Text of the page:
New Broncos Head Coach Sean Payton Faces a Mile-High Task in Denver
Sean Payton is heading to Denver. The veteran NFL head coach will be tasked with revitalizing the career of Russell Wilson and saving the Broncos’ new ownership group from a lengthy rebuild.
On Tuesday, the Broncos and Saints agreed on a trade for the rights to hire Payton. Yes, a trade. Because while “trading” NFL head coaches is rare, it’s not unheard of. It’s actually worked out reasonably well for teams who have done it previously.
For example(s), the Seahawks traded a second-round pick to the Packers for Mike Holmgren. The Buccaneers sent two firsts and two seconds to the Raiders for Jon Gruden. The Patriots sent a first, a fourth, and a seventh to the Jets for Bill Belichick.
Holmgren took the Seahawks to the Super Bowl. Gruden won a Super Bowl with the Buccaneers. Of course, Belichick won many Super Bowls with the Patriots. So, are the Broncos really that crazy for sending a first-rounder and a 2024 second-rounder to New Orleans for the rights to sign Sean Payton and make him their new head coach?
That answer is pretty complicated. There are multiple factors to consider here, and I think this conversation must be nuanced.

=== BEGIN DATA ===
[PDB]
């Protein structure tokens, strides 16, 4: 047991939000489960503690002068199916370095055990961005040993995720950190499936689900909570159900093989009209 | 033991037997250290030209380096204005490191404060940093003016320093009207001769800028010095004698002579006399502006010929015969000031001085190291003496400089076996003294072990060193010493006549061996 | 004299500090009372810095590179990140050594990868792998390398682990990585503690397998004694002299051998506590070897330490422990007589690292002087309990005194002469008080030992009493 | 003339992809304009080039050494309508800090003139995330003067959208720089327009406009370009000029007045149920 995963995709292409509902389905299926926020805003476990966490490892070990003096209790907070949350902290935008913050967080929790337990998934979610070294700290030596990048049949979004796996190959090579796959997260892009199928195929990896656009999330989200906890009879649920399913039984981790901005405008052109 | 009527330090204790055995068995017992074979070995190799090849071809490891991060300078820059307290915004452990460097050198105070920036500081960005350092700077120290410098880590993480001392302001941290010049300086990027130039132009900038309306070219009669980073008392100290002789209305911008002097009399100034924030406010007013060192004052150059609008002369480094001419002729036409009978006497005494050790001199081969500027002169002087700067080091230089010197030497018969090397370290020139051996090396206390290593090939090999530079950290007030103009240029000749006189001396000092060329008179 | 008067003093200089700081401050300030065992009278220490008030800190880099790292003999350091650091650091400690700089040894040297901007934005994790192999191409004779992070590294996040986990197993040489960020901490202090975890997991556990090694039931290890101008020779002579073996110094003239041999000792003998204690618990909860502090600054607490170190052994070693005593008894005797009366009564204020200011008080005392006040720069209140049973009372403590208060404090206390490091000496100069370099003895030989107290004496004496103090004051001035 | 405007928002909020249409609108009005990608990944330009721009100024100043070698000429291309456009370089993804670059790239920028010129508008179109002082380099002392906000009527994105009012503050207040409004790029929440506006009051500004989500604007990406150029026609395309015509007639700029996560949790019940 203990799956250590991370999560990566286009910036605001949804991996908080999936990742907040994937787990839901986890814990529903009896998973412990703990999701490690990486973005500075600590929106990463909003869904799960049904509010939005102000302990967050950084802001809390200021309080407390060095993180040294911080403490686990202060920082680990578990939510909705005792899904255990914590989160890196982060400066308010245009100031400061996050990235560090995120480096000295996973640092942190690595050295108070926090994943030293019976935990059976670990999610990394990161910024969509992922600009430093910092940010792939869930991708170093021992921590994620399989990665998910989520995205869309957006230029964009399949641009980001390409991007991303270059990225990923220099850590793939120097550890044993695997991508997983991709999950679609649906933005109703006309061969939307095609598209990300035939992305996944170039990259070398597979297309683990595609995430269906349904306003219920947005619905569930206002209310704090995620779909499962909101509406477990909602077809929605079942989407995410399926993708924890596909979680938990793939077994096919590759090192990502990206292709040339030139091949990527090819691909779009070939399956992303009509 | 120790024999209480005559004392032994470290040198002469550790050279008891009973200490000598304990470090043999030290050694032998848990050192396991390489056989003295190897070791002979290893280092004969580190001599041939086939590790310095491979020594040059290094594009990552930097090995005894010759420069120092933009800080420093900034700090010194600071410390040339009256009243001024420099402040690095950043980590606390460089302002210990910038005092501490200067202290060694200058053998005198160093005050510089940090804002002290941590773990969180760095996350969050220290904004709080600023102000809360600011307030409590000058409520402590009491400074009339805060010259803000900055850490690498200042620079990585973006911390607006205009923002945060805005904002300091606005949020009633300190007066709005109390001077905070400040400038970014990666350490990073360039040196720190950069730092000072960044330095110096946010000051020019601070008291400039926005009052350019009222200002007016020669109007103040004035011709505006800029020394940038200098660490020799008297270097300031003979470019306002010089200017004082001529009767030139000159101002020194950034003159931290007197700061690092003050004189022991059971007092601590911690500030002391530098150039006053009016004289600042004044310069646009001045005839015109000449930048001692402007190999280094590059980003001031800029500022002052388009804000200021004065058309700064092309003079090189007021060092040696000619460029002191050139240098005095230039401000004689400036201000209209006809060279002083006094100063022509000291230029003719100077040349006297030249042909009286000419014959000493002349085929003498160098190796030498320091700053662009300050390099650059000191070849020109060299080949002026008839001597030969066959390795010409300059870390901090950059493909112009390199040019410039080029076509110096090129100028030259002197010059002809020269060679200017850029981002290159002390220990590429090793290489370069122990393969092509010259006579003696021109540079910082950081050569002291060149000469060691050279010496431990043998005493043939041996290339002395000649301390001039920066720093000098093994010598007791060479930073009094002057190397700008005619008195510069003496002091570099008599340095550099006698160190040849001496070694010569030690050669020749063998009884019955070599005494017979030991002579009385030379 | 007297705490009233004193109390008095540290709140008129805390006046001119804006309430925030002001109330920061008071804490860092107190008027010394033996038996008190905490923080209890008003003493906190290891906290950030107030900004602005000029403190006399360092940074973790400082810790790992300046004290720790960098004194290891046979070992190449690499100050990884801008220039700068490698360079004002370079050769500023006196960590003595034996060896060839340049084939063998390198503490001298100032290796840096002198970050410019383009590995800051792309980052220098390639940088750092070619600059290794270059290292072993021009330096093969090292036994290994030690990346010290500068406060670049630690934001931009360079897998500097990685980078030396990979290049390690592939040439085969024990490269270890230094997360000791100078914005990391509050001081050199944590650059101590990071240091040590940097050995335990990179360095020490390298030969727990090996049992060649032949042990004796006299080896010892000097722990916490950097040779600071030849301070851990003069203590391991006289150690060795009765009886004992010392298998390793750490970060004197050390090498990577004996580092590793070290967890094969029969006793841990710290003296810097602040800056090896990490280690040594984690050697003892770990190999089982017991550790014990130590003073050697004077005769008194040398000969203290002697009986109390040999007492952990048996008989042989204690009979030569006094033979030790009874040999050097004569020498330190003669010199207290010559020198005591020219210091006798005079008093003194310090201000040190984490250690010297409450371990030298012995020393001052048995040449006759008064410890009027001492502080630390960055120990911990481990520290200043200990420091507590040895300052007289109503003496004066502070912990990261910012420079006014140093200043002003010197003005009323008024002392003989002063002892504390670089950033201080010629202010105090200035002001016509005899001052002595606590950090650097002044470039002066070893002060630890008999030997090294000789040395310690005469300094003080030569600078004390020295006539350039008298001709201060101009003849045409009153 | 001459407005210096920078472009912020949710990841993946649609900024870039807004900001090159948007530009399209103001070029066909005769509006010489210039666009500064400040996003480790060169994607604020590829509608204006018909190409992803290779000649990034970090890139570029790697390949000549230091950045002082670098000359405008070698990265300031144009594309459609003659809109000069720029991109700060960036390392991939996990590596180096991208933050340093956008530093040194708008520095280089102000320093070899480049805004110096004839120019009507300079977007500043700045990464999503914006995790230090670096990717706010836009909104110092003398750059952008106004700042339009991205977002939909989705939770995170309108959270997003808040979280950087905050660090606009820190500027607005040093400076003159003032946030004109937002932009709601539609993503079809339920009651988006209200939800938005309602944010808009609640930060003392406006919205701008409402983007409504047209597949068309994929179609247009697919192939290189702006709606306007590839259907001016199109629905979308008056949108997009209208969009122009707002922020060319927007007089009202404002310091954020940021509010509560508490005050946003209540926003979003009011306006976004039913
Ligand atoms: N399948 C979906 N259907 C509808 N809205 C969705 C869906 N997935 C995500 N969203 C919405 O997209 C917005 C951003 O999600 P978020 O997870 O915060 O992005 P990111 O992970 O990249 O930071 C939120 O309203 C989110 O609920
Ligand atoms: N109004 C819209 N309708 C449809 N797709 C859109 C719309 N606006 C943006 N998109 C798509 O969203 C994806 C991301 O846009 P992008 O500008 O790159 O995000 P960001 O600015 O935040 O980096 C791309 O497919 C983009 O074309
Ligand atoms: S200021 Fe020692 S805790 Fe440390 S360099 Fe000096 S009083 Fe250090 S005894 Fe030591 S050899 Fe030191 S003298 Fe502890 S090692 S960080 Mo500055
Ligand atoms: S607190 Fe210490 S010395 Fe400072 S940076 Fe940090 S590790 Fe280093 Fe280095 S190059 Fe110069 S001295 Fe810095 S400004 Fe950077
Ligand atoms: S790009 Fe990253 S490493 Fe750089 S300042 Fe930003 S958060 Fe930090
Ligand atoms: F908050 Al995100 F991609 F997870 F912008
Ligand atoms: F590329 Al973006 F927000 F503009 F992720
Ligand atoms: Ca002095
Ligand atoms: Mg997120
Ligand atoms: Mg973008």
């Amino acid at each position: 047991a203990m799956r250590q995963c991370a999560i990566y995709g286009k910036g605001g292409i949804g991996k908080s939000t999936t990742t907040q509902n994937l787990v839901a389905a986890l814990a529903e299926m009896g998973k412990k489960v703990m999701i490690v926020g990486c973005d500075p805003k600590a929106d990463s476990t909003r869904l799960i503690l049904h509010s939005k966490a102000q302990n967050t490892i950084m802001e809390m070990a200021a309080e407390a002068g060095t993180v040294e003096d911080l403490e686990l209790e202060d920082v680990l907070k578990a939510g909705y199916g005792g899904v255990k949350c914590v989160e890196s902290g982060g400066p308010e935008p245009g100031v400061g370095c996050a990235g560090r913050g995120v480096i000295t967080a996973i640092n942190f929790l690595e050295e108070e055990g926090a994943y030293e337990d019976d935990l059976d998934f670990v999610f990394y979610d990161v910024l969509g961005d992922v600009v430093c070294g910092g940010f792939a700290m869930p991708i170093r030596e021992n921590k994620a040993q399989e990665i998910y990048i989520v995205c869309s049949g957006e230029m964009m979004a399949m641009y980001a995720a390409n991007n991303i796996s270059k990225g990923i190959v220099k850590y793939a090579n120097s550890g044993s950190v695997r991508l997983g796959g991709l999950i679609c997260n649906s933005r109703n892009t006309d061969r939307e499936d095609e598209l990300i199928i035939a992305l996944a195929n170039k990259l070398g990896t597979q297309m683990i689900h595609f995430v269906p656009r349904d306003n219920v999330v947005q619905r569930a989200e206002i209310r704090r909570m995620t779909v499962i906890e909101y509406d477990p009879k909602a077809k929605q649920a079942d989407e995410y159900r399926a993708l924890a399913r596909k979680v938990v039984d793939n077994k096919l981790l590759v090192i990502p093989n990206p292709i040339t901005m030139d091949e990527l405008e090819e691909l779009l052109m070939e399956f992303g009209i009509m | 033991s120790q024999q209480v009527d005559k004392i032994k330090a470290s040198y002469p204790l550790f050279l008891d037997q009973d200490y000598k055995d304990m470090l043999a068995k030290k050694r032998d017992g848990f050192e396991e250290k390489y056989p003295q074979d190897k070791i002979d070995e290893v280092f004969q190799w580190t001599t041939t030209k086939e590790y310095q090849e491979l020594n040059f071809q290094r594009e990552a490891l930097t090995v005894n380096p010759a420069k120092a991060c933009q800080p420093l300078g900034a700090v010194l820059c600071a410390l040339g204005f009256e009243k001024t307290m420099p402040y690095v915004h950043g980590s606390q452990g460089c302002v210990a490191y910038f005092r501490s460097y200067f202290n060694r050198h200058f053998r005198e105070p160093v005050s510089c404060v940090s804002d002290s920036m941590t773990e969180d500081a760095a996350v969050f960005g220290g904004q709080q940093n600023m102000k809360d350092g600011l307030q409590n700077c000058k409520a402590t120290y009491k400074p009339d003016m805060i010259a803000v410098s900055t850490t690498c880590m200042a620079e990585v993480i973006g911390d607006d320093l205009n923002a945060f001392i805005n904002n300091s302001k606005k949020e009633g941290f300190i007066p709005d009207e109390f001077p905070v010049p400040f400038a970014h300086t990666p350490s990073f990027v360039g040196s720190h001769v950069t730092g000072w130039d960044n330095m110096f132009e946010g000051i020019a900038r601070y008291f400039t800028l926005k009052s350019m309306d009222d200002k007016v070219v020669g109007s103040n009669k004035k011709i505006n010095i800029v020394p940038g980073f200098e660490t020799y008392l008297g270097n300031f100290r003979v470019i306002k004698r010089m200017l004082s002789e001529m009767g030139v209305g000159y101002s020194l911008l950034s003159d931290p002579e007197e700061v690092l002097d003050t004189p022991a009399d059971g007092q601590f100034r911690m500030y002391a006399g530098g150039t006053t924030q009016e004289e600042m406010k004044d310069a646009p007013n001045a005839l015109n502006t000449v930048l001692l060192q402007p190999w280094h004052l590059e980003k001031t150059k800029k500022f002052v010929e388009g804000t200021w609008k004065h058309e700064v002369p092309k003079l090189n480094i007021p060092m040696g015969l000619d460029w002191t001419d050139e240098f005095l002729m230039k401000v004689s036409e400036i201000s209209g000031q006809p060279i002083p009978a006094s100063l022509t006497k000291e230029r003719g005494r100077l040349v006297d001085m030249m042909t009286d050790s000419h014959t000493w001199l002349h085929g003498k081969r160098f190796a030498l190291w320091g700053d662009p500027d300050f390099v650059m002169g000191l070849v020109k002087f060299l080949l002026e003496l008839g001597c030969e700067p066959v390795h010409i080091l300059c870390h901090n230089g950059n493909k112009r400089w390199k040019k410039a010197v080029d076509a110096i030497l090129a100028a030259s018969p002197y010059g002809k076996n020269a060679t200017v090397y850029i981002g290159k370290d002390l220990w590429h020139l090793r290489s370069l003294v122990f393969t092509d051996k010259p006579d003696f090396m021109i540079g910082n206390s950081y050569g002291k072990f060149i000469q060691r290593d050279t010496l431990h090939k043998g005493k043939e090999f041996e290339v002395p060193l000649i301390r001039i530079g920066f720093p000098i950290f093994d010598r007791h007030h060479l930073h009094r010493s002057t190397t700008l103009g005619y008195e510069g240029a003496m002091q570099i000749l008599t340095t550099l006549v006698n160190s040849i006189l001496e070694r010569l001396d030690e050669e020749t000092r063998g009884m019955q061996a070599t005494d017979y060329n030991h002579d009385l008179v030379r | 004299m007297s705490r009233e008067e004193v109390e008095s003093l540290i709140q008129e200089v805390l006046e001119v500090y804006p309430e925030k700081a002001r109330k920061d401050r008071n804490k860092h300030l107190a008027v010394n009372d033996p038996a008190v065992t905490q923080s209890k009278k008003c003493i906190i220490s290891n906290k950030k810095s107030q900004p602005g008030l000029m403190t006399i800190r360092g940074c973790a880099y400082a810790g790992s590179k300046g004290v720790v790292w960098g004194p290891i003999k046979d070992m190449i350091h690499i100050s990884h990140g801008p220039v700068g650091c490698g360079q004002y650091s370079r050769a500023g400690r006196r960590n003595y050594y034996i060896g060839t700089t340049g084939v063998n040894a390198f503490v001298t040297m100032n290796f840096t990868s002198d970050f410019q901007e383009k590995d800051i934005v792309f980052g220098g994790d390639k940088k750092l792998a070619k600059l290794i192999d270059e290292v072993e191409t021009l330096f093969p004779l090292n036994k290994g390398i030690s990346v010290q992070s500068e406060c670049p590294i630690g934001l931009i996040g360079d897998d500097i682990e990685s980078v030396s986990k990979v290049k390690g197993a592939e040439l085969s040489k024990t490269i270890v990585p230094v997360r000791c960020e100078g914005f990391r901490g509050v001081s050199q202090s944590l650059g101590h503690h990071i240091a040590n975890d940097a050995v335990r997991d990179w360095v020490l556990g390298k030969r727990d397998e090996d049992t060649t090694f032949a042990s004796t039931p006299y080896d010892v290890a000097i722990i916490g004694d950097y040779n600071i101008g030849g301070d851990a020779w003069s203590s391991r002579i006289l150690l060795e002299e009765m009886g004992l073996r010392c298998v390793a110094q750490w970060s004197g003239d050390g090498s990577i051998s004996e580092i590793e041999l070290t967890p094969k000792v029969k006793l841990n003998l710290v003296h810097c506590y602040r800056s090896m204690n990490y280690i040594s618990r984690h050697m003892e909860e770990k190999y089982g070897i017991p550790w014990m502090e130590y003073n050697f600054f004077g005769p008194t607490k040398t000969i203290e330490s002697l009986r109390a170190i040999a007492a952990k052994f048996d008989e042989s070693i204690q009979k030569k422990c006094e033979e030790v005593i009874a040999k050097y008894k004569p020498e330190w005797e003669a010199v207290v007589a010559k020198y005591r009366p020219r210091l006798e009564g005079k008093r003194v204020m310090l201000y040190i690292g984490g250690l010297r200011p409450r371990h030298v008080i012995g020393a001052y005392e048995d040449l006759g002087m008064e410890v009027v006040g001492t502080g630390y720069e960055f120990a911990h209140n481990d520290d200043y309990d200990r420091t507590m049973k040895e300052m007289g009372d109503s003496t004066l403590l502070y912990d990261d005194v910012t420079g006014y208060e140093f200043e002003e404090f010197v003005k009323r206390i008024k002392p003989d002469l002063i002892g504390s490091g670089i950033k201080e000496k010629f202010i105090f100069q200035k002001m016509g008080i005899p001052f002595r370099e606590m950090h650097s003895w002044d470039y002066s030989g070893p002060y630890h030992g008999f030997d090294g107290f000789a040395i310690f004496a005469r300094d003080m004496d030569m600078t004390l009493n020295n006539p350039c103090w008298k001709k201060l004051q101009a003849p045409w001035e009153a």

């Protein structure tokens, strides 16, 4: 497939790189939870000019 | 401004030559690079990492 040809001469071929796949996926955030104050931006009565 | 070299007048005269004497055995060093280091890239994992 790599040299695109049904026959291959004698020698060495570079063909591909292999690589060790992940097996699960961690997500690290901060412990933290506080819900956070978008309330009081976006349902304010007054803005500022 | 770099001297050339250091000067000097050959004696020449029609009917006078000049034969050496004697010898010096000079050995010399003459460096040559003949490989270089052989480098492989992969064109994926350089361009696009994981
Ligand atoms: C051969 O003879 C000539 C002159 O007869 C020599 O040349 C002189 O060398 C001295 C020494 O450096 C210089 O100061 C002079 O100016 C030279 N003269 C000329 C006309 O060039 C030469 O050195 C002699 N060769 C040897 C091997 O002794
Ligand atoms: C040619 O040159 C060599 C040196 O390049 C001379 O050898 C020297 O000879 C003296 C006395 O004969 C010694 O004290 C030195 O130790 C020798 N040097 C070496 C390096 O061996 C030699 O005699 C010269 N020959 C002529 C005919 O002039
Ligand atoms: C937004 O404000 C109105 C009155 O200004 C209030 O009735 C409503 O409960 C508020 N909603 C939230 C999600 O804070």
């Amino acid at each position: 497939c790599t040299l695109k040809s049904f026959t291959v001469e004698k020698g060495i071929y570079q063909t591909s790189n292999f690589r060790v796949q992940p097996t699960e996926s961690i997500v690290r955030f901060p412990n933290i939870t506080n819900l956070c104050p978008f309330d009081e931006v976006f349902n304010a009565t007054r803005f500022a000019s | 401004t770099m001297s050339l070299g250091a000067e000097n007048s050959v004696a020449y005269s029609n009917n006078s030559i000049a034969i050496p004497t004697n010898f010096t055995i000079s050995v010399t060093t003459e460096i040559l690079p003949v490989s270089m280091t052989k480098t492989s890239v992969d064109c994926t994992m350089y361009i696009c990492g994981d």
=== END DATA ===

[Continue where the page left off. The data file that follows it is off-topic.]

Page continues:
The path from firing Nathaniel Hackett to trading for Sean Payton was a long and haphazard road. When the season ended, the Broncos interviewed as many as eight head coaching candidates right out of the gates. Payton and Jim Harbaugh were seen as immediate favorites.
It was widely reported that the Broncos’ new ownership group, led by CEO Greg Penner, preferred an experienced head coach.
The Broncos have gone to the first-time head coach well for each of their three previous hires (Hackett, Vic Fangio, and Vance Joseph) and four of their six hires since Mike Shanahan departed in 2008.
Josh McDaniels, Vance Joseph, Vic Fangio, and Nathaniel Hackett combined for a 45-79 record and zero playoff appearances during that span. The two head coaches that the Broncos have hired since Shanahan left for D.C., John Fox and Gary Kubiak, posted a combined 67-29 record, 10 playoff appearances, two AFC Championships, and one Super Bowl victory.
Sean Payton was a fit from the word go. So, why the wait? The Broncos loved in-house candidate Ejiro Evero. Not enough to give him the job, though. Penner and the rest of the ownership group also loved Jim Harbaugh. So much so that they made a last-ditch effort to lure him from Ann Arbor before pivoting back to Payton and rumored favorite DeMeco Ryans last week.